Thursday, July 21, 2011

Comic book movies

Jacob Silverman looks at the recent trend of comic book movies over in Tablet. It's an interesting read for one. Here's a quick excerpt:
What happened? Popular entertainment, after all, need not shy away from complexity or genuine moral conflict; the recent revival of Batman as the Dark Knight proved that well. Rather, the problem is one common to most superhero movies: Too often, filmmakers treat comic books as a brand rather than as source material, emptying them of all the intricacies and ironic reversals that made the beloved characters beloved in the first place. Put simply, contemporary superhero movies suck because they’ve forgotten their Jewish roots.

What I’m advocating here isn’t a cartoonish resort to stereotypes—Wolverine working as a mohel, after all, is an incongruity most of us aren’t ready for—but rather a return to the dynamic, complex, identity-focused storytelling that the American Jewish fathers of the comic-book industry produced so well.

One of this summer’s superhero movies almost gets it right. X-Men: First Class, which tells the story of the formation of the first X-Men under the tutelage of Professor X and Magneto, opens with a harrowing scene in Auschwitz, where Magneto, né Erik Lehnsherr, is separated from his parents, who wear the obligatory yellow star. His power—the ability to manipulate metal and magnetic fields—manifests in that traumatic moment. Later in the film, when asked to think back to a time when he was truly happy, Lehnsherr flashes back to lighting Hanukkah candles with his mother.

These markers of Jewishness are briefly presented and may seem clichéd, but they make First Class not only a very Jewish film but also an interesting if ultimately flawed one, a work of popular fiction concerned with the ethics of revenge. As Lehnsherr spends much of the movie hunting down the Nazi doctor who killed his mother, he turns into a cold, scarred man and eventually develops some ideological commitments that are not too far off from those of his German tormentors.[...]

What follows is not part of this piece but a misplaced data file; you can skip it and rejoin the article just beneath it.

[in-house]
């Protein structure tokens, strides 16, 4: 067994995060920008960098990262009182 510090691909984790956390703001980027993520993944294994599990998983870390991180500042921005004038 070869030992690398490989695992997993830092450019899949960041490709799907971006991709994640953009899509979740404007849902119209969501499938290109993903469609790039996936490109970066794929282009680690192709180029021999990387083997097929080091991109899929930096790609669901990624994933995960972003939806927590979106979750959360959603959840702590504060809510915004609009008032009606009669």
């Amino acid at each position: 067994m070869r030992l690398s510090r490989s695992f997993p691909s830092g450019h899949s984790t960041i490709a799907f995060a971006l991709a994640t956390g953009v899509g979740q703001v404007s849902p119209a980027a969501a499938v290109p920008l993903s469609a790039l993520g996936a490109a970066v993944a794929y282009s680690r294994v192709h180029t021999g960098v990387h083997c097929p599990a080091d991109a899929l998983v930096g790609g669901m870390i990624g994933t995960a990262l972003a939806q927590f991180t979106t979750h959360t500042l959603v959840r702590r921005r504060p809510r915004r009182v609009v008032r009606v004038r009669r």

Perhaps because their creators were forced to reckon with their sense of identity (Stan Lee and many of his peers anglicized their names), comics have been better than their filmic descendants at pushing their protagonists to extremes. In 1941, the now-famous cover of Captain America No. 1 showed the Cap fighting Nazis. A nebbishy, desperately patriotic Brooklyn boy (read: Jew) who, with the help of a Jewish scientist, was turned into a physical specimen, Captain America was created by Joe Simon and Jack Kirby, both Jewish. But even though he began as a Nazi-busting macho, he was never out of touch with the ambivalence with which so many Jews approach power. By 1969, at the height of the Vietnam War, Captain America has had a crisis of conscience, calling himself “an anachronism” in “the age of the rebel and the dissenter.” In Comics: Anatomy of a Mass Medium, Reinhold Reitberger and Wolfgang Fuchs describe this Captain America as “torn by self-doubts: the Hamlet of comics.” Like Hamlet, Cap feels unequal to the circumstances he faces: “Perhaps I should have battled less and questioned more!” There could be no sentiment more Jewish—to feel painfully out of step with the society whose ideals one has so ardently tried to uphold—and no better prescription for drama. There’s also very little chance that any of this ambiguity would ever be permitted to make a cameo in Captain America’s current Hollywood iteration.

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